Last Updated on May 6, 2015, by eNotes Editorial. Word Count: 377
The title cut is the one song on Aja that shows real growth in Becker's and Fagen's songwriting capabilities and departs from their previous work. It is the longest song they've recorded, but it fragilely holds our attention with vaguely Oriental instrumental flourishes and lyric references interwoven with an opiated jazz flux. "Aja" may prove to be the farthest Becker and Fagen can take certain elements of their musical ambition.
Lyrically, these guys still seem to savor the role they must have acquired as stoned-out, hyperintelligent pariahs at a small Jewish college on the Hudson. Their imagery can become unintelligibly weird (Frank Zappa calls it "downer surrealism"); it's occasionally accessible but more often (as on the title song) it elicits a sort of déjà vu tease that becomes hopelessly nonsensical the more you think about it. Focus your attention on the imagery of a specific phrase, then let it fade out….
The last album, The Royal Scam, was the closest thing to a "concept" album Steely Dan has done, an attempt to return musically to New York City, with … a fascination with grim social realism. The farthest Aja strays from the minor joys and tribulations of the good life in L.A. are the dreamy title cut and "Josie," which hints ominously about a friendly welcome-home gang-bang. The melodramatic "Black Cow" is about love replaced by repulsion for a woman who starts getting too strung out on downers and messing around with other men. "Deacon Blues" (a thematic continuation of "Fire in the Hole" and "Any World") exemplifies this album's mood: resignation to the L.A. musician's lifestyle…. (p. 76)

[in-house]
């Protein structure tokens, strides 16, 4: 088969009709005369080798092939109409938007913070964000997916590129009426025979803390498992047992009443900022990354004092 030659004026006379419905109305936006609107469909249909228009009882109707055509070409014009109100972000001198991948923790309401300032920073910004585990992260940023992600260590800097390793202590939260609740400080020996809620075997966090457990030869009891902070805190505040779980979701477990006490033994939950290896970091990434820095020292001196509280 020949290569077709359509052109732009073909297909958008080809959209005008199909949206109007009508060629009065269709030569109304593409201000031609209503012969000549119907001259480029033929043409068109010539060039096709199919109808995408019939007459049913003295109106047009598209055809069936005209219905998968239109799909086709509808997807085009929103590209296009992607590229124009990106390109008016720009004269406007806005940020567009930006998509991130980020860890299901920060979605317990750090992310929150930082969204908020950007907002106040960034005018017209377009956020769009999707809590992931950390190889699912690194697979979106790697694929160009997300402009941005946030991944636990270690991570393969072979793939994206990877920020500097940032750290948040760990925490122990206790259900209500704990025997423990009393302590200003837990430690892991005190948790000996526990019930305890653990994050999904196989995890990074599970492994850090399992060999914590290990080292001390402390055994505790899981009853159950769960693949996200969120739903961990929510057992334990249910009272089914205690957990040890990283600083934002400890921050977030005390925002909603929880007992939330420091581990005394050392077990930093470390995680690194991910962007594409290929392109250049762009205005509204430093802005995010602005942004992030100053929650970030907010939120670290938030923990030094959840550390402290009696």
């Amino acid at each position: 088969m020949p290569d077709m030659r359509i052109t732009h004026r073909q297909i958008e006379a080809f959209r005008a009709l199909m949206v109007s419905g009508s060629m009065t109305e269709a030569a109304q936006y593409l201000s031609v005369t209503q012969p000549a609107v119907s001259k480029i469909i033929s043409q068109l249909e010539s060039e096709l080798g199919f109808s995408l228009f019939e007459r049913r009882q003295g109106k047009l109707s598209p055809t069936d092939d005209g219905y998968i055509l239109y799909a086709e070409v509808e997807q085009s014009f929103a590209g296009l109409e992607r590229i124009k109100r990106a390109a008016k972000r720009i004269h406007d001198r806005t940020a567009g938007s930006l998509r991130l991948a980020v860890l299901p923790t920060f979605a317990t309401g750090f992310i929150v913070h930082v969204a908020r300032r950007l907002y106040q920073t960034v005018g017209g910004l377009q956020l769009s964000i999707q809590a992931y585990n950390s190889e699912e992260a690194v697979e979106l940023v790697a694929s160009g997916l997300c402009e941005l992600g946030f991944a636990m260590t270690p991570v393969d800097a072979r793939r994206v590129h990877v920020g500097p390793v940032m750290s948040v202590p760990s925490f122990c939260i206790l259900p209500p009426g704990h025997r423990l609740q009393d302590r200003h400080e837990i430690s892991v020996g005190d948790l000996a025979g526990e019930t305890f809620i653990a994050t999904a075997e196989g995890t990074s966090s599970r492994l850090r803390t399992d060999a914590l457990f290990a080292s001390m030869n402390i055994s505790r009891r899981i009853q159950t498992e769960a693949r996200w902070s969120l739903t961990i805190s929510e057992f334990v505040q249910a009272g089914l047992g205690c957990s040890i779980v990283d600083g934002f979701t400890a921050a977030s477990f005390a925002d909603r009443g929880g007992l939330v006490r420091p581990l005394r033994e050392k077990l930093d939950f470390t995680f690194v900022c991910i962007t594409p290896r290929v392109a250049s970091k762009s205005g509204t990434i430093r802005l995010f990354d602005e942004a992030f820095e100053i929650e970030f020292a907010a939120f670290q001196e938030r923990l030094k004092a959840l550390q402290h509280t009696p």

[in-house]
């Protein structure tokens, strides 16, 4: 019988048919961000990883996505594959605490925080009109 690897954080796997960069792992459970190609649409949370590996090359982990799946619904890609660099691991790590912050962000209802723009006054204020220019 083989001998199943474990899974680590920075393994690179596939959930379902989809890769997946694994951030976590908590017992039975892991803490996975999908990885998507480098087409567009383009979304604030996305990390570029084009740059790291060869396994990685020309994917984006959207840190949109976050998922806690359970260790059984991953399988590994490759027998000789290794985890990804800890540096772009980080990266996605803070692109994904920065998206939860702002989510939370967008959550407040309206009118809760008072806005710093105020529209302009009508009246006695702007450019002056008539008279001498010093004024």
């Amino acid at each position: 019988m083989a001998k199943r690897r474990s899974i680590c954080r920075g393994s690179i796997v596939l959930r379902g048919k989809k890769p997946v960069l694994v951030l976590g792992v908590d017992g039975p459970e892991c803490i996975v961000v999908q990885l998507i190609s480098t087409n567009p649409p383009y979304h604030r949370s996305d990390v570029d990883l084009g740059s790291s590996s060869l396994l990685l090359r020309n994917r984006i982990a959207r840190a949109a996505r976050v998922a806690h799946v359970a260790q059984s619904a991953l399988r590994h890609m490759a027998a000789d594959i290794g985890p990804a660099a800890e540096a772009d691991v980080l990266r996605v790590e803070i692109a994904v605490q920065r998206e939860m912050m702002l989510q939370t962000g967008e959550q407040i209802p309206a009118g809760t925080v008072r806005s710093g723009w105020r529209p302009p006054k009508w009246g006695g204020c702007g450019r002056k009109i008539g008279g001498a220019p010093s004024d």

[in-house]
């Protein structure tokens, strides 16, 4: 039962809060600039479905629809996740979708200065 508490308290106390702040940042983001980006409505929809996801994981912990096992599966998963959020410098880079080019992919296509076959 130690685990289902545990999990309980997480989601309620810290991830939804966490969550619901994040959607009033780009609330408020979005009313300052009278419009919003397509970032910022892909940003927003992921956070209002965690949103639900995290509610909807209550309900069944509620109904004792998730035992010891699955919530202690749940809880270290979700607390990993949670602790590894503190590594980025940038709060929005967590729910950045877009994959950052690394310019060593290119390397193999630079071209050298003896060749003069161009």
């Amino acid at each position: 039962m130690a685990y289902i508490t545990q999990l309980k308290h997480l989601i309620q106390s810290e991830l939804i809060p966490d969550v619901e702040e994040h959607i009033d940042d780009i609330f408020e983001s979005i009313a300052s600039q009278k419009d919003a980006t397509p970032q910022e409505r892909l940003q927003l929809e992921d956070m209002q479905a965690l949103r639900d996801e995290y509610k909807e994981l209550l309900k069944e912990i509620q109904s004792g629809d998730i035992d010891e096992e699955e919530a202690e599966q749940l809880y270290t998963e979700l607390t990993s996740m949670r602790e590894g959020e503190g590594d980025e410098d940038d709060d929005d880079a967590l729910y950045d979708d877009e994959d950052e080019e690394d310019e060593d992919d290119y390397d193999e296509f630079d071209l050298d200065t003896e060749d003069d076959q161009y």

More than any of Steely Dan's previous albums (with the possible exception of Katy Lied), Aja exhibits a carefully manipulated isolation from its audience, with no pretense of embracing it. What underlies Steely Dan's music—and may, with this album, be showing its limitations—is its extreme intellectual self-consciousness, both in music and lyrics. Given the nature of these times, this may be precisely the quality that makes Walter Becker and Donald Fagen the perfect musical antiheroes for the Seventies. (pp. 76-7)
Michael Duffy, "Dazed at the Dude Ranch," in Rolling Stone (by Straight Arrow Publishers, Inc. © 1977; all rights reserved; reprinted by permission), Issue 253, December 1, 1977, pp. 74, 76-7.
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